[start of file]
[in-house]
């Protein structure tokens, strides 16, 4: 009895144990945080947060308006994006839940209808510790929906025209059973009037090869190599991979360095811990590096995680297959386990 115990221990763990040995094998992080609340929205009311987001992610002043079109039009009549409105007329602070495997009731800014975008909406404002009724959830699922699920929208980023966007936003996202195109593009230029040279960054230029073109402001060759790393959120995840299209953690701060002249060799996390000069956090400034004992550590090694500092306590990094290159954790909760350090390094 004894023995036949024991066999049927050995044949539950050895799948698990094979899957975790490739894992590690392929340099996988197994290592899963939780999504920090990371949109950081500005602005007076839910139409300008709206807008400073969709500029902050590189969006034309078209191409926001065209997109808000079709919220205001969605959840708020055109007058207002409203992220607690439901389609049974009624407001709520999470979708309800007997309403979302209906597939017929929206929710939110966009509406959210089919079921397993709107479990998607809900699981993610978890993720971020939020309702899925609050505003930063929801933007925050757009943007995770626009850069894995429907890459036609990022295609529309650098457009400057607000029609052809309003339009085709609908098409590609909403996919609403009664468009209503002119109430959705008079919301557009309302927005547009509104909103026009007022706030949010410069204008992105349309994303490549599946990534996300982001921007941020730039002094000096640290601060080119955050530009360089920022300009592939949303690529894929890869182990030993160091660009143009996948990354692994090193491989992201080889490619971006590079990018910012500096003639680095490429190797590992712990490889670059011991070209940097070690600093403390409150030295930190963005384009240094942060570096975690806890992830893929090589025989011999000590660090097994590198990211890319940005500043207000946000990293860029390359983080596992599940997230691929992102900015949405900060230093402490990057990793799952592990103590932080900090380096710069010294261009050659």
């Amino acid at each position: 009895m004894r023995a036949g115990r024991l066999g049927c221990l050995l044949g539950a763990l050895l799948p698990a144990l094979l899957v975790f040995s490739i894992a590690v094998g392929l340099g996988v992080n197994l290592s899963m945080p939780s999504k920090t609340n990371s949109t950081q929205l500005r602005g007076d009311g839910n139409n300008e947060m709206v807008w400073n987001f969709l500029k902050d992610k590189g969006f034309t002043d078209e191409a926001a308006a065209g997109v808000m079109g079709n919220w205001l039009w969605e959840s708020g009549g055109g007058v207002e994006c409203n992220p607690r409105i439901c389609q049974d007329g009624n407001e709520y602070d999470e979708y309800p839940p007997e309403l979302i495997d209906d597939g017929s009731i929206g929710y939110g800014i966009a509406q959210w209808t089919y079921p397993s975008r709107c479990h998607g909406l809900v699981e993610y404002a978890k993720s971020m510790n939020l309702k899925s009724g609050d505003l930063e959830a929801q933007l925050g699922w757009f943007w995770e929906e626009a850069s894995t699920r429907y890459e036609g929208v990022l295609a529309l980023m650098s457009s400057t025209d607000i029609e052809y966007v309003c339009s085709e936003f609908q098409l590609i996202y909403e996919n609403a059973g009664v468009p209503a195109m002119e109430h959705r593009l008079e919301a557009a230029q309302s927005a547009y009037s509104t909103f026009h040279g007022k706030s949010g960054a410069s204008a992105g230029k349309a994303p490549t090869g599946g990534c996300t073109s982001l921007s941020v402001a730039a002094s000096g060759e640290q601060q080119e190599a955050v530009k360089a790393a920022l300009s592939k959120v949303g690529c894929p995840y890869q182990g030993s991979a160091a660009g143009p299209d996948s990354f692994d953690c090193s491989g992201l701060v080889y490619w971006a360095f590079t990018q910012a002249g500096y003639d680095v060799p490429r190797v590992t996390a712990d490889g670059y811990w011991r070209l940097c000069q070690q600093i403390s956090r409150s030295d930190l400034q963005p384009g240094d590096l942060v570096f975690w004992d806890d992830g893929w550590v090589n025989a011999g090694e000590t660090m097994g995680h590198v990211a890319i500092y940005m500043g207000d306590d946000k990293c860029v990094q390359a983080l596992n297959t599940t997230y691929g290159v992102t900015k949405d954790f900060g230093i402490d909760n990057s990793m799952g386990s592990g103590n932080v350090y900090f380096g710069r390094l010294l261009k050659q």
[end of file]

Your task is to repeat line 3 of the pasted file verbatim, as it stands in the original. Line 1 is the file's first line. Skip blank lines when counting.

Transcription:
């Amino acid at each position: 009895m004894r023995a036949g115990r024991l066999g049927c221990l050995l044949g539950a763990l050895l799948p698990a144990l094979l899957v975790f040995s490739i894992a590690v094998g392929l340099g996988v992080n197994l290592s899963m945080p939780s999504k920090t609340n990371s949109t950081q929205l500005r602005g007076d009311g839910n139409n300008e947060m709206v807008w400073n987001f969709l500029k902050d992610k590189g969006f034309t002043d078209e191409a926001a308006a065209g997109v808000m079109g079709n919220w205001l039009w969605e959840s708020g009549g055109g007058v207002e994006c409203n992220p607690r409105i439901c389609q049974d007329g009624n407001e709520y602070d999470e979708y309800p839940p007997e309403l979302i495997d209906d597939g017929s009731i929206g929710y939110g800014i966009a509406q959210w209808t089919y079921p397993s975008r709107c479990h998607g909406l809900v699981e993610y404002a978890k993720s971020m510790n939020l309702k899925s009724g609050d505003l930063e959830a929801q933007l925050g699922w757009f943007w995770e929906e626009a850069s894995t699920r429907y890459e036609g929208v990022l295609a529309l980023m650098s457009s400057t025209d607000i029609e052809y966007v309003c339009s085709e936003f609908q098409l590609i996202y909403e996919n609403a059973g009664v468009p209503a195109m002119e109430h959705r593009l008079e919301a557009a230029q309302s927005a547009y009037s509104t909103f026009h040279g007022k706030s949010g960054a410069s204008a992105g230029k349309a994303p490549t090869g599946g990534c996300t073109s982001l921007s941020v402001a730039a002094s000096g060759e640290q601060q080119e190599a955050v530009k360089a790393a920022l300009s592939k959120v949303g690529c894929p995840y890869q182990g030993s991979a160091a660009g143009p299209d996948s990354f692994d953690c090193s491989g992201l701060v080889y490619w971006a360095f590079t990018q910012a002249g500096y003639d680095v060799p490429r190797v590992t996390a712990d490889g670059y811990w011991r070209l940097c000069q070690q600093i403390s956090r409150s030295d930190l400034q963005p384009g240094d590096l942060v570096f975690w004992d806890d992830g893929w550590v090589n025989a011999g090694e000590t660090m097994g995680h590198v990211a890319i500092y940005m500043g207000d306590d946000k990293c860029v990094q390359a983080l596992n297959t599940t997230y691929g290159v992102t900015k949405d954790f900060g230093i402490d909760n990057s990793m799952g386990s592990g103590n932080v350090y900090f380096g710069r390094l010294l261009k050659q």